Medical Specialties & Physician Non-Compete Agreements

Fort Lauderdale, Florida non-compete and trade secrets attorney Jonathan Pollard discusses physician non-compete agreements and medical specialties.  In many instances, the enforceability of a doctor’s non-compete agreement under Florida law will hinge on the specific nature of the medical practice at issue and the nature of the patient relationships at issue.

In many standard medical practices (e.g. a family practice or a general practice), there are long-lasting patient relationships.  Patients will often remain with a specific doctor for years– sometimes decades.  Often, a doctor becomes a family’s physician, and treats both spouses and all of their children.  In this situation, there are substantial, long-lasting doctor-patient relationships.  But in many specialty practices, there often are no such relationships.  For instance, take neonatology.  Neonatology is a sub-specialty of pediatrics.  Neonatologists work in hospitals where they treat newborns.  Once the child is released from the hospital, any relationship ends.  The same can be said for many orthopedic surgeons.  For instance, a doctor who specializes in knee surgery is unlikely to have the sort of long-standing patient relationships found in a general practice.  A patient may tear an ACL and require ACL replacement.  The orthopedic surgeon performs the surgery, does a follow-up visit or two, and that is effectively the end of the relationship. This is significant for a number of reasons.

When evaluating a physician non-compete agreement, or any non-compete agreement, under Florida law, there must be a legitimate business interest to support enforcement of that agreement.  In physician non-compete cases, that legitimate business interest usually takes the form of patient relationships.  In the standard doctor non-compete case, a doctor leaves a practice where he spent several years and either joins a rival practice or starts his own practice in the same geographic location.  Patients then leave the first practice and follow the doctor to his new practice.  The first practice sues alleging that the doctor has breached his non-compete agreement and alleging that enforcement of the non-compete agreement is necessary to protect the practice’s patients.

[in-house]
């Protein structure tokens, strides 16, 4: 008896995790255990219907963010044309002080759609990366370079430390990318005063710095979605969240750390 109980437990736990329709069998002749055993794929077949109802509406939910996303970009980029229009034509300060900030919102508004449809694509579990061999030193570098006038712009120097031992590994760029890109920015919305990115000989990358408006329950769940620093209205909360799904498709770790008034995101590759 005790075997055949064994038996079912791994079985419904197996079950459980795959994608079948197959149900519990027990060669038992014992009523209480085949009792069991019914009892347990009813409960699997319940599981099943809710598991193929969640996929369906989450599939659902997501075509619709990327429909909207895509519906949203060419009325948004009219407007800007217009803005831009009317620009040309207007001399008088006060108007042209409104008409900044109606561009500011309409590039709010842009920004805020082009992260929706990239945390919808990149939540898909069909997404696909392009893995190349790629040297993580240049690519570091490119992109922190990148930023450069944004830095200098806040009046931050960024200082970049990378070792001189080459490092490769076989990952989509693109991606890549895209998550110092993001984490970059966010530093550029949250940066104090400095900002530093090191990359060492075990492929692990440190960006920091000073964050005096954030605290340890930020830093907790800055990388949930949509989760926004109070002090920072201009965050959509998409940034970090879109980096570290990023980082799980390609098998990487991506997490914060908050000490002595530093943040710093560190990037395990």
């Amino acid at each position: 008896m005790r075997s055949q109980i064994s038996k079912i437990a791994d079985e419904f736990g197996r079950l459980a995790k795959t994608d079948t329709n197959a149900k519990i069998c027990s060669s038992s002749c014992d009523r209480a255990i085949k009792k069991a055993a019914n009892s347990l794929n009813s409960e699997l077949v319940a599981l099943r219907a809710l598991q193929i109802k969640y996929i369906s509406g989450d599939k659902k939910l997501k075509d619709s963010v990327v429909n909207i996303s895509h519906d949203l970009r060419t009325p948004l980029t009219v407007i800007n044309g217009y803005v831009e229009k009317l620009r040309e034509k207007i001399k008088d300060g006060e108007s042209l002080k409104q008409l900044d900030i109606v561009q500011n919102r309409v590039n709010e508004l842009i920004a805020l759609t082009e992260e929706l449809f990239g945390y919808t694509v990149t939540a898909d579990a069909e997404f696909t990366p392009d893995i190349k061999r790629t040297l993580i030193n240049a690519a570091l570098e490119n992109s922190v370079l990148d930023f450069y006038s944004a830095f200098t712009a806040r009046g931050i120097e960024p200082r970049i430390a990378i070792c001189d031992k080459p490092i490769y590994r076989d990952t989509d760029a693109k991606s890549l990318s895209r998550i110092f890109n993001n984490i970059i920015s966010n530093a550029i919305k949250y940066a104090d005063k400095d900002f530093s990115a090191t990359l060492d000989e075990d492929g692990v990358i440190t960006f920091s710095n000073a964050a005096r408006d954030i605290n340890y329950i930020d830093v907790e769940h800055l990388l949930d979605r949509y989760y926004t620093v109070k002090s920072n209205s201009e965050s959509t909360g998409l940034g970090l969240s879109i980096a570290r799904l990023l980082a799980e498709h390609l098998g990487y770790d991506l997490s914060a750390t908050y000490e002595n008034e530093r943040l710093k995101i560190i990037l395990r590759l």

But in the case of medical specialties, it is much different.  The same sort of patient relationships simply are not at issue.  Instead, many Florida physician non-compete cases involving medical specialties center on referral relationships.  Recall the hypothetical regarding an orthopedic surgeon:  The knee specialist does not have the standard, long-term patient relationships that a family doctor has.  Instead, the knee specialist likely has relationships with other doctors who refer him patients.  So in cases involving medical specialists, referral relationships are often at the center of the dispute.

Medical Specialties & Physician Non-Compete Agreements Attorney Florida

Jonathan Pollard is a competition lawyer based in Fort Lauderdale, Florida. He focuses his practice on defending non-compete and trade secret claims. Jonathan routinely represents doctors, corporate executives and other high level employees who are switching companies, or, who have started their own ventures. Beyond litigation, Jonathan advises employees, companies and business owners regarding restrictive covenant issues in connection with employment contracts, separation agreements, hiring decisions, and the purchase or sale of business interests. Jonathan has been interviewed about non-compete issues by reporters from INC Magazine, the BBC and The Tampa Bay Times. He is licensed in all Florida federal and state courts and routinely represents clients in Miami, Fort Lauderdale, West Palm Beach, Fort Myers, Tampa, Orlando and Jacksonville.  His office can be reached at 954-332-2380.